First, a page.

Award–winning journalist Andrea Bernstein is Senior Editor for Politics & Policy for WNYC News. She has previously served as Metro Editor, Political Director, Director of Transportation Nation, and Senior Reporter.
(Andrea Bernstein, Transportation Nation) At $4 a gallon, transit systems would see almost 700 more passenger trips. At $5 a gallon -- nearly 1.5 billion. That's the conclusion of a report out this morning by the American Public Transit Association.
Using data from 2008 and other times in recent history,when gas prices have spiked, APTA is projecting that transit systems will see more riders if gasoline prices continue to rise.
But since 2008, many municipalities have severely curtailed transit services, or even eliminated them entirely. APTA says its model takes this into account.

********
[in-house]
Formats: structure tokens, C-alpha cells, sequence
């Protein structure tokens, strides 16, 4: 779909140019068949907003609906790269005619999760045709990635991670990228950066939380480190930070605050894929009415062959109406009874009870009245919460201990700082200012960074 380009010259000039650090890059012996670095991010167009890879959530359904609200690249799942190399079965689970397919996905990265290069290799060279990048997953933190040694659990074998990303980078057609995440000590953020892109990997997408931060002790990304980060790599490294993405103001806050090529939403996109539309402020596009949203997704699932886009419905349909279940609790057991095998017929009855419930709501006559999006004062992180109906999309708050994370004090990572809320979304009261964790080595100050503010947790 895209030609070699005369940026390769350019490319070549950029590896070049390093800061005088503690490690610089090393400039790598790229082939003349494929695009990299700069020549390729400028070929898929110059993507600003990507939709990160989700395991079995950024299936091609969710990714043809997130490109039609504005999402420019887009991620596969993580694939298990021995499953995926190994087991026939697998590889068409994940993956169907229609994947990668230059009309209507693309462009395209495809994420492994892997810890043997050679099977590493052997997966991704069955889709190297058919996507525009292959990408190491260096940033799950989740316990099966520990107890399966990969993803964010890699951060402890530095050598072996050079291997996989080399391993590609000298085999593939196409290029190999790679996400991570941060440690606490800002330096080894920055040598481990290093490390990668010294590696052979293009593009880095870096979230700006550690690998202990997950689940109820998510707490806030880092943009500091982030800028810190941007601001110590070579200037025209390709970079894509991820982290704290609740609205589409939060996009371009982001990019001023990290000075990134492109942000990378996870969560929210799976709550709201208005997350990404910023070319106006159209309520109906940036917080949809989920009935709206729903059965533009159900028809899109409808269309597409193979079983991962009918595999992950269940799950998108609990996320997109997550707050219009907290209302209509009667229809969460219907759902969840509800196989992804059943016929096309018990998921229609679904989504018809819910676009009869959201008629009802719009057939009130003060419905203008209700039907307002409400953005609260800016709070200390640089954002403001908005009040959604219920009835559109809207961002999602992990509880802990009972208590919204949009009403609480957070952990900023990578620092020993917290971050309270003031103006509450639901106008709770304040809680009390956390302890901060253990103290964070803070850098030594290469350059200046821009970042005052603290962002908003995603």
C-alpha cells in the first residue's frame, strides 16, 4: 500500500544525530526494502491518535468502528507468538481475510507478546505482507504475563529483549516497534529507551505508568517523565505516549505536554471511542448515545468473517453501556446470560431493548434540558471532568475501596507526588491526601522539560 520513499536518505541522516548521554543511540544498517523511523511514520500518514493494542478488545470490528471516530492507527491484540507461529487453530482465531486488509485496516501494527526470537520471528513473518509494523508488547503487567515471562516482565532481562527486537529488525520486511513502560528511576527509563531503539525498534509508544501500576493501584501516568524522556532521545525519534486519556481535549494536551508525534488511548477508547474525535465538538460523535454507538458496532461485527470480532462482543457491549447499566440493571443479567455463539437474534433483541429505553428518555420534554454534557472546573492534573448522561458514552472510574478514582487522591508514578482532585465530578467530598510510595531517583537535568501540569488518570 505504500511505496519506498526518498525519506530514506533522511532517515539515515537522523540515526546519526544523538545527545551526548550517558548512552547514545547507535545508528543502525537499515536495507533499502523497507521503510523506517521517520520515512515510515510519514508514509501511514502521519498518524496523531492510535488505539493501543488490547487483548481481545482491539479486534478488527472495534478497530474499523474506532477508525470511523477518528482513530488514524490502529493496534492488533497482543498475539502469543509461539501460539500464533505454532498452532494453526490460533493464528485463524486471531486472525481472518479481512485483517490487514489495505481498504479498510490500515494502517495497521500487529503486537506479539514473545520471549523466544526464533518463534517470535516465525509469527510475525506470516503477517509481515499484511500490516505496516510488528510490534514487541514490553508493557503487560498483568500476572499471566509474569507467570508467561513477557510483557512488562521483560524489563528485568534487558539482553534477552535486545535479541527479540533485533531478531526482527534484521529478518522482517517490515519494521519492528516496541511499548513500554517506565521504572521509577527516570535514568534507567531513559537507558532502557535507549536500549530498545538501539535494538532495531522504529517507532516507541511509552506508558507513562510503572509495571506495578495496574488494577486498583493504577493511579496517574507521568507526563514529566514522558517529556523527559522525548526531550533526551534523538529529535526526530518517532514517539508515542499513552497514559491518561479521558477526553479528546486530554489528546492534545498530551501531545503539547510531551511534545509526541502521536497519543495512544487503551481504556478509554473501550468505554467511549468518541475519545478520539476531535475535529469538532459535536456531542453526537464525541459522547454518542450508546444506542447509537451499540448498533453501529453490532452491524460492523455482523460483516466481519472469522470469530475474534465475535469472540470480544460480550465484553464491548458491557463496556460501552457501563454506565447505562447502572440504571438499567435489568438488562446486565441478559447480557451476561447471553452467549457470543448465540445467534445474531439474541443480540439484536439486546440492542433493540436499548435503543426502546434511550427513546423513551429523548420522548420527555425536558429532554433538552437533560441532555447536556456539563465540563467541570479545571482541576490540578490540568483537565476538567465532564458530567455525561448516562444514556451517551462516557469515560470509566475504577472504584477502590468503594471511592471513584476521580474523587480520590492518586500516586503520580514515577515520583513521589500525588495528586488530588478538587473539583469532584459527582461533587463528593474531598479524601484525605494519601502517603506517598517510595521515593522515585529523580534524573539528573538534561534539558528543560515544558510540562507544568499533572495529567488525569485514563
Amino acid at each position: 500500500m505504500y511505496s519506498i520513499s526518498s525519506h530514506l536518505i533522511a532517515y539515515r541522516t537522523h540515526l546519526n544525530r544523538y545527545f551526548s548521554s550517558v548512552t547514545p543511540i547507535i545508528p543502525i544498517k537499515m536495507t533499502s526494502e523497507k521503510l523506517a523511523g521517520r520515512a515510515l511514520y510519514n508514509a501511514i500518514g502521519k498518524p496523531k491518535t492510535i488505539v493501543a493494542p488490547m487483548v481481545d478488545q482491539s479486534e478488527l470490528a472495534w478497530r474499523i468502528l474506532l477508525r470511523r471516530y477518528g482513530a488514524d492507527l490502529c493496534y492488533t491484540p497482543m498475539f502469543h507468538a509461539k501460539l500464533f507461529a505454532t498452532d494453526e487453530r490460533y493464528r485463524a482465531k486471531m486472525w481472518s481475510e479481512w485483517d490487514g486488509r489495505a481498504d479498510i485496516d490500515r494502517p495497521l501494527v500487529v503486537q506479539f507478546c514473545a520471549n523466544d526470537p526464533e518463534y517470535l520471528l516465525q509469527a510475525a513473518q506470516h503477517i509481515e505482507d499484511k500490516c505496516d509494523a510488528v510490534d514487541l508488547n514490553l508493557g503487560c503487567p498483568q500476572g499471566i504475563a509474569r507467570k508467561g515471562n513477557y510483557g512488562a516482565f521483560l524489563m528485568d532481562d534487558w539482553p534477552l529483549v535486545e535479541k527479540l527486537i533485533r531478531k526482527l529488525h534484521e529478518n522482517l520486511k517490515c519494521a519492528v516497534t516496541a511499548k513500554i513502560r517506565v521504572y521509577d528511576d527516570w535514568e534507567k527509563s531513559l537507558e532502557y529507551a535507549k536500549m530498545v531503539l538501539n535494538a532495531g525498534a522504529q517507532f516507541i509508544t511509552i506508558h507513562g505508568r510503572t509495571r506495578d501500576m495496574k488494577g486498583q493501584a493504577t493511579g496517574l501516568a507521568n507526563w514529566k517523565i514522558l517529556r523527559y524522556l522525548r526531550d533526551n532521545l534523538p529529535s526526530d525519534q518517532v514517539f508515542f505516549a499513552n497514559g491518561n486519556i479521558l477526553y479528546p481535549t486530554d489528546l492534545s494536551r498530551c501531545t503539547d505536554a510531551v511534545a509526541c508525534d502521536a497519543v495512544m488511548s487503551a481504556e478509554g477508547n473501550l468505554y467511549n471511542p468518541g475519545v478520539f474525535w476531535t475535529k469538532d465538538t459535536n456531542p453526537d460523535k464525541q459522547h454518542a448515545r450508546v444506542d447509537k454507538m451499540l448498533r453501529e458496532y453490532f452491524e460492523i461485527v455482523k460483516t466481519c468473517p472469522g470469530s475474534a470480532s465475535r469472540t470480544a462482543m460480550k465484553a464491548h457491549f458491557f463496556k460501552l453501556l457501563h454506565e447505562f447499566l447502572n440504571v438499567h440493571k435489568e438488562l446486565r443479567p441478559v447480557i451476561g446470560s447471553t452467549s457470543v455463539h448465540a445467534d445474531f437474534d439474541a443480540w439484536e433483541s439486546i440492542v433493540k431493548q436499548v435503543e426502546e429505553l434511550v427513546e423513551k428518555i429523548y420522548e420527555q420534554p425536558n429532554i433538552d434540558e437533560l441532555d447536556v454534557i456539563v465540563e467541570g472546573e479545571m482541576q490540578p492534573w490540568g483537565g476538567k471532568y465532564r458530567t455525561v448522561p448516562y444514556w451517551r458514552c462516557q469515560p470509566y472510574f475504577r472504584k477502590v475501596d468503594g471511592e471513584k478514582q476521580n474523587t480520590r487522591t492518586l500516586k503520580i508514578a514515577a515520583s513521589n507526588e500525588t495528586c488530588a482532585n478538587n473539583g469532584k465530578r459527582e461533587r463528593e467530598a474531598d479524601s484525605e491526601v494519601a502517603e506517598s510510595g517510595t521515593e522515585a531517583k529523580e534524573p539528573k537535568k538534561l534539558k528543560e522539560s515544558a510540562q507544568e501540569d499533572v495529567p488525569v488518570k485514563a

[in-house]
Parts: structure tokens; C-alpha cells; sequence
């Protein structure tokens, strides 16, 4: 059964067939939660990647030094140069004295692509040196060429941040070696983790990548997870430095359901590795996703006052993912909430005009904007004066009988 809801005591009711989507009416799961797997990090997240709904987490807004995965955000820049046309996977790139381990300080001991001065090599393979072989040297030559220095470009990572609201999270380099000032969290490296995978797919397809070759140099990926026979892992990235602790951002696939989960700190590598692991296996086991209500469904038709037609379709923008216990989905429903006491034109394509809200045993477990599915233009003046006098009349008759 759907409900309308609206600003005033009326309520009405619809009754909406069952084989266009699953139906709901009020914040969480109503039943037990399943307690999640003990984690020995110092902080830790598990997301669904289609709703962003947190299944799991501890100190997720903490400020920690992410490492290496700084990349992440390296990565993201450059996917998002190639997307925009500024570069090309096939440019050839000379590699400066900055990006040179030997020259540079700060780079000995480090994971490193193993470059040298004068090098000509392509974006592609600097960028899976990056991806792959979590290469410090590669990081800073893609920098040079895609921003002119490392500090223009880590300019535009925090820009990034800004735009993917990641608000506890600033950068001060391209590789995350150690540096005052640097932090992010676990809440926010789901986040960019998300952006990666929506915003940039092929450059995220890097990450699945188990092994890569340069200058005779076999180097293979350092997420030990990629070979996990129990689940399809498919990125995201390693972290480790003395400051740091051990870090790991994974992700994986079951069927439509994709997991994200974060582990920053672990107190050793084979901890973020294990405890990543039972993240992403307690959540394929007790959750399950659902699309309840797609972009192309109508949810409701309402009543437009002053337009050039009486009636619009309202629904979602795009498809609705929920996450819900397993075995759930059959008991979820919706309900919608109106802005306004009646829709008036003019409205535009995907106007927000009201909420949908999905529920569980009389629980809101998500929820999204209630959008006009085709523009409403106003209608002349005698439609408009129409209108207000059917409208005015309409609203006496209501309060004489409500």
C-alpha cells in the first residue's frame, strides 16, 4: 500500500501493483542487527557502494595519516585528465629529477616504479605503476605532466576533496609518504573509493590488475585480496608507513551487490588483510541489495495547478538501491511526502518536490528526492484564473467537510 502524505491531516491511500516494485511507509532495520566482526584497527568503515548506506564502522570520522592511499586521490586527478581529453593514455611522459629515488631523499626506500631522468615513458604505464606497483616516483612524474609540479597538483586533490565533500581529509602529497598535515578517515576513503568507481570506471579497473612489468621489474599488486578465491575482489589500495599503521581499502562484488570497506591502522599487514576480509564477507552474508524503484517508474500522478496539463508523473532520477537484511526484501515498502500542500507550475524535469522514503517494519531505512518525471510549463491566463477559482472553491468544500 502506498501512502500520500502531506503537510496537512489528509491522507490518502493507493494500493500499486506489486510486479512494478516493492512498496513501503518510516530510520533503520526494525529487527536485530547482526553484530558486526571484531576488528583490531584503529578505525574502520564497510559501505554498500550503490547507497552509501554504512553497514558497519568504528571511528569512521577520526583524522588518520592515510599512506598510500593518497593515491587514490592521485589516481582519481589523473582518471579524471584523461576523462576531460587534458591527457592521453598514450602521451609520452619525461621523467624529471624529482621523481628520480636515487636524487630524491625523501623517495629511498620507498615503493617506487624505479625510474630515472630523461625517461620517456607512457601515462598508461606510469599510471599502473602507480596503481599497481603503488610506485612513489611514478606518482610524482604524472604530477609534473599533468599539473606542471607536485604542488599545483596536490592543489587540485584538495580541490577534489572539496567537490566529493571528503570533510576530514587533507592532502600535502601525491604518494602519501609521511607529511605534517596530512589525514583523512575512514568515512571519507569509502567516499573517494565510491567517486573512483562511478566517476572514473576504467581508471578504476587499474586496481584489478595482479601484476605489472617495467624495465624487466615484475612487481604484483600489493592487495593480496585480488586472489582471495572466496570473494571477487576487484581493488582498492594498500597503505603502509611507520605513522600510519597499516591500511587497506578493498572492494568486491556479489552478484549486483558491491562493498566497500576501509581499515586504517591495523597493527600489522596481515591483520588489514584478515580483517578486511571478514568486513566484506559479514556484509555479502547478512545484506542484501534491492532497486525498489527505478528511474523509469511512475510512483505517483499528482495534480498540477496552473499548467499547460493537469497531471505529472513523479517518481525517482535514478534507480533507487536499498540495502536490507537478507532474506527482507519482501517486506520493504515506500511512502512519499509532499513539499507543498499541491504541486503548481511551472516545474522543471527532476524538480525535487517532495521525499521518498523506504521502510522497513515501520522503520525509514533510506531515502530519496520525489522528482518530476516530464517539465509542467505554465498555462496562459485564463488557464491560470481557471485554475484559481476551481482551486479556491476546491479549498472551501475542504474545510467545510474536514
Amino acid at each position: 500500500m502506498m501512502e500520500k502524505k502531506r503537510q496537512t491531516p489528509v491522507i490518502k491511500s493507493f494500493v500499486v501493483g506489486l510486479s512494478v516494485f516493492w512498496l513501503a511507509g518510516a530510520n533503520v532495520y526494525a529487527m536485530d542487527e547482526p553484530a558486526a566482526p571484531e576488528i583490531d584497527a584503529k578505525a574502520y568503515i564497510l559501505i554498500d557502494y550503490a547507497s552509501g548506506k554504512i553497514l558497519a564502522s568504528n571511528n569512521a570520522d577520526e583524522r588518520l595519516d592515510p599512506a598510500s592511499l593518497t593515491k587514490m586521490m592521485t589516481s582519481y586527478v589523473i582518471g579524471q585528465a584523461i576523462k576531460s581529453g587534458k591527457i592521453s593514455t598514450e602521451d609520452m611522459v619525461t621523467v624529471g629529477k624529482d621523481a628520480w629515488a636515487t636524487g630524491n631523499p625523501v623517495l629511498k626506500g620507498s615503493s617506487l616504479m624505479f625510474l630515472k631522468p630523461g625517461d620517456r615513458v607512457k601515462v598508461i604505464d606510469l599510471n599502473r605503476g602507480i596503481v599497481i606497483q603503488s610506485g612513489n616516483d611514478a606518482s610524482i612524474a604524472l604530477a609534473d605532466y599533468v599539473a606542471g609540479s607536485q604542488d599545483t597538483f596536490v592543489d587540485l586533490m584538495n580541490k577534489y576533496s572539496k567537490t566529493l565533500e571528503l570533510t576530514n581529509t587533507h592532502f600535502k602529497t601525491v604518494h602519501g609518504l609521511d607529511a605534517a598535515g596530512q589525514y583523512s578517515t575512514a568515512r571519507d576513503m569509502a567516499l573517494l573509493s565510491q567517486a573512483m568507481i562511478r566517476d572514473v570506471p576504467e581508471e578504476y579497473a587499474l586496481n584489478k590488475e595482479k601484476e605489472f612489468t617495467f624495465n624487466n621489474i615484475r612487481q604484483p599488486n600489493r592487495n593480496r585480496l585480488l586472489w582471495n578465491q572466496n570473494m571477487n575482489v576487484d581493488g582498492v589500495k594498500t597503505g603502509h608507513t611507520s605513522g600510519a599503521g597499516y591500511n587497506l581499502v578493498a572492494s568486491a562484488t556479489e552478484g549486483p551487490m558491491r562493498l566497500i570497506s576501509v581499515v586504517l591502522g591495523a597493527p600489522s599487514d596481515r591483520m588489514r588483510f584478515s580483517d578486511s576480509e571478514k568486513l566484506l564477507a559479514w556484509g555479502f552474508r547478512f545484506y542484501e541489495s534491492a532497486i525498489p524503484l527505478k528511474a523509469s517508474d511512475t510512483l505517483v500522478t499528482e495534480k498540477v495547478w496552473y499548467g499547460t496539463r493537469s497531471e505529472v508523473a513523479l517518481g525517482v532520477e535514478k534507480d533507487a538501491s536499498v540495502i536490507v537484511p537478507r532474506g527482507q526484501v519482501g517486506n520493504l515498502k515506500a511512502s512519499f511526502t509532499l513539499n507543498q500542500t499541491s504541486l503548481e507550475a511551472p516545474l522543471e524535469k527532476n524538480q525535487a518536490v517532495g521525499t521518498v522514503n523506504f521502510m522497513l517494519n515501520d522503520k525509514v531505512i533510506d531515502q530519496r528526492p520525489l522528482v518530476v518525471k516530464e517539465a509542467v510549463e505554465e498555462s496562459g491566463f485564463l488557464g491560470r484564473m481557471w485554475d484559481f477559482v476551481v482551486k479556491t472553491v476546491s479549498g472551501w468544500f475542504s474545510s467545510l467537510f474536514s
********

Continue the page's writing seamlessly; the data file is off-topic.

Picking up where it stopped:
The report says "many of the public transit systems across the country are already seeing increases in the month of February, some reaching double digits. For instance; the South Florida Regional Transportation Authority in Pompano Beach, FL increased by 10.6 percent; Southeastern Pennsylvania Transportation Authority of Philadelphia, PA increased by 10 percent; The Capitol Corridor Joint Powers Authority of Oakland, CA increased by 14 percent and the Utah Transit Authority in Salt Lake City Utah increased by 12 percent."
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